Since I have added quantitative (differential equations, statistics) and computing skills. Most recently I added college courses in chemistry and biology. The return on all these has been negative – I have spent more money taking these courses than my earnings have justified. I have been employed in agribusiness since, but only through family and at the very lowest level. Because this can’t last, I am trying to get into a different line of work.

    This kind of shortage shouting is really about universities looking for something to sell, and government looking to obscure dismal employment numbers by dispensing hope. “The hot careers are in computer science! The hot careers are in STEM! The hot careers are in petroleum engineering!” All of these are demonstrable lies – the US has imported more code jockeys than there are programming jobs, only 1-in-3 STEM graduates actually works in science, technology or engineering, and the petroleum engineering graduates are learning what a “speculative bubble” is. Employers in many industries game the job market, and have the appalling habit of claiming employment needs that they have absolutely no intention of following through on. Why hire someone with an agribusiness degree, when you can hire a business school graduate instead?

    Is agriculture any different? I always used to tell myself that people have to eat. But I have learned – the hard way – that just because there may be a real need for something, doesn’t mean that there’s any opportunity there. What IS likely, is that fewer people will work in agriculture in the future than are working in ag at present, under increasingly punitive regulation and in increasingly combative conditions, thanks to an adversely “educated” public and a hostile government.

    1. Finally someone who gets it. As a recent crop and soil science grad i I am infuriated by all these articles saying “Need a job!!! Get a degree in ag! Employers can’t fill all the jobs!”. Sigh.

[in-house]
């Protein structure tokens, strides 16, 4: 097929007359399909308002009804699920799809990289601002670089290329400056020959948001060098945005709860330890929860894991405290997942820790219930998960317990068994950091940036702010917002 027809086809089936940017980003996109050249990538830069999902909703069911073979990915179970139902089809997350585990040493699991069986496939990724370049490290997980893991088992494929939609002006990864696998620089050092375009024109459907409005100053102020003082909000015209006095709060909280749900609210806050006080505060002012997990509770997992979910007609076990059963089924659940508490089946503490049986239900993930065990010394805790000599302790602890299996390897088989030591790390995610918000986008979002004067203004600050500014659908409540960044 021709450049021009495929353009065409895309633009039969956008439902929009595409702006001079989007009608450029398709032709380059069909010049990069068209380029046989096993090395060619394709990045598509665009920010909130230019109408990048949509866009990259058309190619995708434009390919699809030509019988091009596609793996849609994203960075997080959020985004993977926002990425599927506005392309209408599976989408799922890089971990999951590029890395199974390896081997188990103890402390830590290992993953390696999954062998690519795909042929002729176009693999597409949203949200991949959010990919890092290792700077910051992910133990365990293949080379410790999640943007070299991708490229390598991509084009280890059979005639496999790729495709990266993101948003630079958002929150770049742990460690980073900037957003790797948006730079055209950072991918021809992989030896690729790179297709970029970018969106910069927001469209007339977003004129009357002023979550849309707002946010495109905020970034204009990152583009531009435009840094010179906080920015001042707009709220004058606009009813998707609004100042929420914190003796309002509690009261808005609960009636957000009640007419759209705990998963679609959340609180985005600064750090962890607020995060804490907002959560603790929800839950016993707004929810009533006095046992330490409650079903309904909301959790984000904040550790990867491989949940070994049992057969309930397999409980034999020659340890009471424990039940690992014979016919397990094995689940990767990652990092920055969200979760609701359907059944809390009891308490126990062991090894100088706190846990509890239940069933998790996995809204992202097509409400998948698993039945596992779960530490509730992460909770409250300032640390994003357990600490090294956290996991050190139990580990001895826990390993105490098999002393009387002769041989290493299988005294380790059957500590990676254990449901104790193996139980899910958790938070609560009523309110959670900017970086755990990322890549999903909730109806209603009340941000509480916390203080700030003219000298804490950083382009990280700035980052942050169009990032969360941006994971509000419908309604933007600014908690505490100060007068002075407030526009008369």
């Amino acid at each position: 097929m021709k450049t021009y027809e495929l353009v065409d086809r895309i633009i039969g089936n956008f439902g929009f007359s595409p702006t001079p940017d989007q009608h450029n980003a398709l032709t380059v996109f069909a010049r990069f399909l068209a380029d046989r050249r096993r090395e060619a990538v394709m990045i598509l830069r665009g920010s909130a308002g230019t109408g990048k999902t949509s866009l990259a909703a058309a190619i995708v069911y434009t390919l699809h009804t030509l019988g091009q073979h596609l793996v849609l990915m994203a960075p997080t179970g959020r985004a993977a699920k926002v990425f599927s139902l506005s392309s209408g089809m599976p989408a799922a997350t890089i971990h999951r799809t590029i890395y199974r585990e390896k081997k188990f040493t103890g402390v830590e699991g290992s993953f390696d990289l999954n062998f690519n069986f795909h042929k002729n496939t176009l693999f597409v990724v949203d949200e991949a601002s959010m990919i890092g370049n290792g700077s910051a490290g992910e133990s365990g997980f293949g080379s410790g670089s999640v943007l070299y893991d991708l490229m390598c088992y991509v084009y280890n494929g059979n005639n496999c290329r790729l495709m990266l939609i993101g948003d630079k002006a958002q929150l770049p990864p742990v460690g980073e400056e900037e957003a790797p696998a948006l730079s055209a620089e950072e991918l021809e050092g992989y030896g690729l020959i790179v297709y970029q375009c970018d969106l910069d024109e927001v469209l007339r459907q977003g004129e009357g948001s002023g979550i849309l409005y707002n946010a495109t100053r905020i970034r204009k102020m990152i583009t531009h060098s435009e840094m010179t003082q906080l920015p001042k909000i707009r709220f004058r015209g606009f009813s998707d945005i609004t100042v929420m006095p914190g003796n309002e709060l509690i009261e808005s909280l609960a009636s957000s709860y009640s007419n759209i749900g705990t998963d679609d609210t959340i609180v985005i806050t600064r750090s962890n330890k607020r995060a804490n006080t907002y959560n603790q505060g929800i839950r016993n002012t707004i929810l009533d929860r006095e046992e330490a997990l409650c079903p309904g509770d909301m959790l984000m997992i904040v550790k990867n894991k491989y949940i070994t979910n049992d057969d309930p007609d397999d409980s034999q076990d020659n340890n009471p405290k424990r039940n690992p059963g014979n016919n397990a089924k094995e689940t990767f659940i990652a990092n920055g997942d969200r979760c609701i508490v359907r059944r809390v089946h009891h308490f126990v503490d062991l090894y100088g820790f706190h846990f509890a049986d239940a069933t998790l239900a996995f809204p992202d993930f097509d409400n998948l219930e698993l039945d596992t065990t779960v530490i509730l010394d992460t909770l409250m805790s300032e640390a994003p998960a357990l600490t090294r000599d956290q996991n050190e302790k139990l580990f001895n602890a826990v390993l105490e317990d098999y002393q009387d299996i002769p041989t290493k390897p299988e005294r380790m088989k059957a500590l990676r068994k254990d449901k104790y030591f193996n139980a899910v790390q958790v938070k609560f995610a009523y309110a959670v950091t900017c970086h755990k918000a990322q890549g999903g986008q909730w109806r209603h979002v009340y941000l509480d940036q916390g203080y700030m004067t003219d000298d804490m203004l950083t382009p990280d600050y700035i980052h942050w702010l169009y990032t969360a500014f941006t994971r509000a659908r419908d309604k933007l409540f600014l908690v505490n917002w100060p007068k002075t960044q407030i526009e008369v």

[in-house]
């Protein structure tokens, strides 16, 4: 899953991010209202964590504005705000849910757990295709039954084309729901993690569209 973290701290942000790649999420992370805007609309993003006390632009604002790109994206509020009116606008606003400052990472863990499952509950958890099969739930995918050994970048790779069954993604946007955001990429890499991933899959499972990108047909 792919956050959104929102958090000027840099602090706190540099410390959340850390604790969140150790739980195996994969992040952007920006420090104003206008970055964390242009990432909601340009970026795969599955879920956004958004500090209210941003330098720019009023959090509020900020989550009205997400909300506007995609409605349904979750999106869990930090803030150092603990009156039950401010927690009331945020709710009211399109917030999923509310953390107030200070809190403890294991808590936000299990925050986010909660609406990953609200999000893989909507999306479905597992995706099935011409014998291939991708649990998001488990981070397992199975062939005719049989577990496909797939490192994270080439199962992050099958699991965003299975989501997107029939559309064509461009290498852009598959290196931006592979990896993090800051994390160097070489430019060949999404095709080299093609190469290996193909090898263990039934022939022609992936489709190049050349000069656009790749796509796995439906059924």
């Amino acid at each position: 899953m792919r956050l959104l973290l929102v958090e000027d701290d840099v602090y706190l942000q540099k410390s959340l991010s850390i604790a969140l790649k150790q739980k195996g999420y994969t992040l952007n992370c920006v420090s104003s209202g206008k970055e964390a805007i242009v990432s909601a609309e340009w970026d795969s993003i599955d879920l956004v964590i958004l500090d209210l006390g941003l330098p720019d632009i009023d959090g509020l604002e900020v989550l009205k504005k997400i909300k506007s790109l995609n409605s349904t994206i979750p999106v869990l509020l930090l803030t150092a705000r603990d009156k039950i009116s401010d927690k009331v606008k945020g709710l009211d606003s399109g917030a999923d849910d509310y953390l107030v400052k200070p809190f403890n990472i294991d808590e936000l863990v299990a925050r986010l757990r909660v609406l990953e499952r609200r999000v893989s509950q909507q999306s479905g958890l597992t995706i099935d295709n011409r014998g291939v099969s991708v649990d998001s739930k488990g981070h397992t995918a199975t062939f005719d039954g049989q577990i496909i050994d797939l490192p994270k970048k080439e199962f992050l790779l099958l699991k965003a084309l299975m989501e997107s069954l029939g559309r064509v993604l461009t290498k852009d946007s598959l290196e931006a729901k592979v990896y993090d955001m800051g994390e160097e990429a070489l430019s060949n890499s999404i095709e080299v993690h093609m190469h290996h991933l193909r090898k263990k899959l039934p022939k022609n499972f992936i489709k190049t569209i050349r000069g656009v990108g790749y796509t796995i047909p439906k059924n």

2. I earned a MS degree from a top Ag school in 2001 and other than a job right out of college as a conservation specialist working for a soil and water conservation district that only lasted six months before state funding for the job got cut by the Governor and I got laid off I have never worked in my field. I have struggled to find employment ever since. In fact I have only been employed for 6 of the 16 years since I finished graduate school. I finally gave up on finding work in my field and joined the Army but after only a few years I was separated from the military when I developed a medical issue.
    Honestly the only thing that really saved me from ending up homeless and living on the street was that I inherited the family farm. The farm was nowhere near large enough for me to make a living farming it, but due to the rapid urbanization of the surrounding area during the real estate boom of the early 2000s its value suddenly ballooned from a couple hundred thousand dollars when I inherited it to several million dollars when the county ran water and sewer out there. Being unemployed I could not afford to pay the taxes on it anymore so I really no choice but to sell the place to a developer. The farm is now growing McMansions which makes me sad, and although I really miss the farming life, I invested the money I got for the place in the stock market and I am able to live quite comfortably off the dividends.
    My advice to any kid coming out of high school considering studying agriculture would be this. Unless you have a family farming operation that is large enough to earn a living on that you can step right into after college forget agriculture and go into a field with higher paying jobs. Forget all of this talk about STEM as well. The fields where they money is are Finance, Accounting, and Medicine. Realistically If you are smart enough to earn a degree in animal science you are probably smart enough to go into a pre-med program and go on to medical school and become a Physician. If you are smart enough to earn a degree in agricultural economics you are smart enough to go into accounting or finance and get a job as a corporate executive, or as a banker on Wall Street.
    Go where the money is and it damn sure ain’t in agriculture unless you are a top executive at John Deere, AGCO, Case New Holland Industrial, Archer Daniels Midland, Con Agra, Monsanto, Tyson, Perdue, Smithfield, or one of the handful of big multi-national corporations that control the global agriculture industry. A degree in finance or accounting just might get you there, an agriculture degree probably won’t.